Tips for Patching VMware vSphere & Cloud Infrastructure

Beyond the act of using vSphere Lifecycle Manager (on vSphere 7) or vSphere Update Manager (on vSphere 6.x), these are some techniques that have been used over the years for ensuring success of patching and upgrades. Some of these ideas aren't just technical, they are also people & process improvements, too. Patching is often as much a process issue in organizations as it is a technical task!


  • vSphere Administrators understand that patching vCenter Server doesn't impact workloads, and that vMotion will move workloads seamlessly so that ESXi can be patched. However, other people in your organization may not know this. Taking the time to explain this to others, like change managers, risk assessors, and managers, can pay dividends in getting patching approved.
  • Ensure that your organization has the vCenter Server Appliance (VCSA) root & administrator@vsphere.local account passwords stored correctly and are not locked out. By default, the VCSA root account locks itself after 90 days, which may be an unwanted surprise if you need it in an emergency. Prior to patching we suggest verifying these accounts work correctly, recovering the passwords if needed (which sometimes takes a restart of vCenter Server), and then changing them after the work is done as a good security practice.
  • Ensure that time settings are correct on the appliance. Many issues on systems can be traced to incorrect time synchronization. The maintainers of the open-source NTP software suggest configuring four NTP servers (but never two – if one is wrong you’ll never know which one!).
  • Ensure that there is a properly configured A (forward) and PTR (reverse) record for vCenter Server in DNS. You might think “these are basic and were set up long ago” but it only takes a second to check, and sometimes you learn interesting things. PTR records are required for vCenter Server and omitting them is not an accepted security practice.
  • Ensure that vCenter Server’s file-based backup & restore is configured and generating scheduled output. You can configure this through the Virtual Appliance Management Interface (VAMI) on port 5480/tcp on the VCSA.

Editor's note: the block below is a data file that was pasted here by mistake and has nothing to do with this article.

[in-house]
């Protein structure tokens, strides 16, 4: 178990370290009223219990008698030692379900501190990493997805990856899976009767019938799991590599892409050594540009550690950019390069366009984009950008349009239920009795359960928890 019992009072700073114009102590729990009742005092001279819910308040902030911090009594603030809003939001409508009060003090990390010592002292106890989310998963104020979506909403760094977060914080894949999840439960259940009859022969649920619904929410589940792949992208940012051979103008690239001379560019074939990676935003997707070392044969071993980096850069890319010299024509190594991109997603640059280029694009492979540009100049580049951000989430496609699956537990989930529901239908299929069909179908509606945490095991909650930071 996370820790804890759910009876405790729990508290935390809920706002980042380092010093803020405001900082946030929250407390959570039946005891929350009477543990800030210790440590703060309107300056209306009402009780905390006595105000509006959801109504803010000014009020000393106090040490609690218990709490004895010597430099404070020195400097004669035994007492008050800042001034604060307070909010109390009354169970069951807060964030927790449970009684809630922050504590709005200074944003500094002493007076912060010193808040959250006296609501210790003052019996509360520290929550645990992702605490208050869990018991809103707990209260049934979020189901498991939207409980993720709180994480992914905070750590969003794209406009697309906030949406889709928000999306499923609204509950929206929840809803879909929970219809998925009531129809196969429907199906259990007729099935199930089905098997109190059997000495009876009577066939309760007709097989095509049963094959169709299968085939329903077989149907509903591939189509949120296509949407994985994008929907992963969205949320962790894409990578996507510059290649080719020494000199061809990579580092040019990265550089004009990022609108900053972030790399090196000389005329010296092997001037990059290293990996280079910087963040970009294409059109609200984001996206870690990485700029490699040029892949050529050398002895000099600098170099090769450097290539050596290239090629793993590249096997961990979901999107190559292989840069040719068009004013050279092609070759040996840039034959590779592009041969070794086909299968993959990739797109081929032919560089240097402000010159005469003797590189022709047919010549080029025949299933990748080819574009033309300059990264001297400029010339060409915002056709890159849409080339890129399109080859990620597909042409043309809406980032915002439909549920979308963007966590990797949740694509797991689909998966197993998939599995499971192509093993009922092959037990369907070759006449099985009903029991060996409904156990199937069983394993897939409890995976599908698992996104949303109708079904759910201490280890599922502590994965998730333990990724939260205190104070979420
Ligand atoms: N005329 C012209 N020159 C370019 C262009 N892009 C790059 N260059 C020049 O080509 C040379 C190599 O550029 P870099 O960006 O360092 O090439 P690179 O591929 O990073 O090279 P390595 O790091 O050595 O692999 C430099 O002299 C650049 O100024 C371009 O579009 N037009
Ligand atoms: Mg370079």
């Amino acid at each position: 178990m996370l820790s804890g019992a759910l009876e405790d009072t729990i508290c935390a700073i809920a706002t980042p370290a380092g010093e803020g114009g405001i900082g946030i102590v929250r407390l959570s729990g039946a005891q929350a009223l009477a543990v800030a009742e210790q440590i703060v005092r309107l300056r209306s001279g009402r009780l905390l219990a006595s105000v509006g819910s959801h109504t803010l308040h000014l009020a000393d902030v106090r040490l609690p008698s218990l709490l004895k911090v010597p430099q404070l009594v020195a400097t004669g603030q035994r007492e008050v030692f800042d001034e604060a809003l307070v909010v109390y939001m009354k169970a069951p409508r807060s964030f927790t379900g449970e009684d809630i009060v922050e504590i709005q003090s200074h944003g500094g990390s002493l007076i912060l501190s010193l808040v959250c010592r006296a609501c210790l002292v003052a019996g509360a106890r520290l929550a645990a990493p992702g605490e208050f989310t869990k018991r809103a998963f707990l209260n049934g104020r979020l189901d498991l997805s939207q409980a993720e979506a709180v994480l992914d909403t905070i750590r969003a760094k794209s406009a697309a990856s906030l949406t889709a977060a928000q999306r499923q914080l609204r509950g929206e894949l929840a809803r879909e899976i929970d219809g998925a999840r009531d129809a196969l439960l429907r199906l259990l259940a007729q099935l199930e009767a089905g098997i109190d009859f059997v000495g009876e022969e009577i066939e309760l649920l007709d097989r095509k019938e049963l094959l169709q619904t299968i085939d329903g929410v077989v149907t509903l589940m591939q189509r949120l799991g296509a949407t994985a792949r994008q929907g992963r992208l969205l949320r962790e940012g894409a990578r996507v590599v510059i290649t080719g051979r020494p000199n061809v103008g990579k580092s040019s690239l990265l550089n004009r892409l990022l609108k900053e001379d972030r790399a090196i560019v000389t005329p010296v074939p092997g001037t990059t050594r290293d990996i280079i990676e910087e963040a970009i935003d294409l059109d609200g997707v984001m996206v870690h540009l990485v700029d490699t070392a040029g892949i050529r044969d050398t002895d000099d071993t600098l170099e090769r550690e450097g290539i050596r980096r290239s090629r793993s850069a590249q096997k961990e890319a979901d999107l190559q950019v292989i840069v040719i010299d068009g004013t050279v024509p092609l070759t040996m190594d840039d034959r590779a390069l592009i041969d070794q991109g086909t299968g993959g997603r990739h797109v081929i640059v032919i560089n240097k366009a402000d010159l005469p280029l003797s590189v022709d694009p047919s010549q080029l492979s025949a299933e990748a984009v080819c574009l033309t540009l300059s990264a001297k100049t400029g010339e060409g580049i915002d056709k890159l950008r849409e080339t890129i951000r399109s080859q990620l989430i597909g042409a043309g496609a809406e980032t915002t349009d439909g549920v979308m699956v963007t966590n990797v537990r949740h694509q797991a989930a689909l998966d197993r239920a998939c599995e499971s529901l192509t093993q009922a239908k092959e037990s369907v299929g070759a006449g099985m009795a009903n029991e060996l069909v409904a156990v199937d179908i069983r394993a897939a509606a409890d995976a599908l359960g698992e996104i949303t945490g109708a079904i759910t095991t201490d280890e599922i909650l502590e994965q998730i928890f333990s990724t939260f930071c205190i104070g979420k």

• Take a snapshot of the VCSA prior to the update, and preferably from the ESXi host client after the VCSA has been shut down gracefully & cleanly. Snapshots have performance impacts, so ensure that you delete it soon after the upgrade is verified.
  • An experienced sysadmin once suggested that if it has been a while since a system has been restarted it is often a good idea to simply restart it in place, let it come back up again and prove that it’s working well. Otherwise, you won’t be able to tell whether a problem was pre-existing or because of the work that just happened. An extra reboot does add management interface downtime, but if corrective action is needed it shortens the time to restore the service.
  • If vSphere HA has been configured with a custom isolation address (das.isolationaddress) ensure that it is NOT set to the vCenter Server itself, or that multiple addresses are specified (das.isolationaddress0 through das.isolationaddress9) so that one address becoming unavailable does not trigger HA failover.
  • Where possible, minimize the number of plugins installed in vCenter Server. Modern zero-trust security architecture practices discourage connecting systems in these ways, to make life harder for attackers (a single pane of glass is nice for cybercriminals, too, especially if it allows access to your backups). Fewer things installed also means fewer things to worry about from a compatibility perspective and makes upgrades and patching much less work.
  • Minimize additional installed VIBs on ESXi, and where possible, use "stock" VMware ESXi versions instead of OEM customized ones. This helps avoid issues with VIB version conflicts that can arise from vendor packages. vSphere Lifecycle Manager on vSphere 7 and newer makes it easy to add OEM driver packages and additional OEM software if you truly need it. Remember that, from a security perspective, less is more when it comes to installing extra software. Don't install things you don't absolutely need.
  • Use DRS groups & rules to keep vCenter Server on a particular ESXi host so that if there is an issue you can find the VCSA easily using the ESXi host client. Create a host group that has only that one host in it and create a “should” affinity rule to keep that VM on that host. By using “should” you enable the VCSA to be automatically moved by DRS for normal host patching. Ensure that a management workstation can get to the host client interface on that ESXi host, and that you can log in.
  • Don't forget about Platform Services Controllers (PSCs)! They are considered part of vCenter Server and all PSCs that replicate together should be updated before you patch vCenter Server. Ensure that NTP, DNS, and all the other considerations above are checked and valid for your PSCs, too.
  • vCenter Server should always be updated before ESXi, so the overall order for vSphere is: PSCs, then vCenter Server(s), then ESXi hosts.
  • Seeing, or not seeing, weird things after you update vSphere? Clear your browser cache as part of your update process to ensure that the latest vSphere Client components download properly.

About the Author

Bob Plankers has been bridging people, process, and technology in information security and IT infrastructure operations for nearly three decades. Prior to joining VMware he spent 24 years in enterprise IT, wearing many hats (both figuratively and literally) from support to developer to systems engineer to manager, and enjoys bringing his experience to bear on modern issues in IT. Have a suggestion, a comment, or see an error in this document? Please email him at

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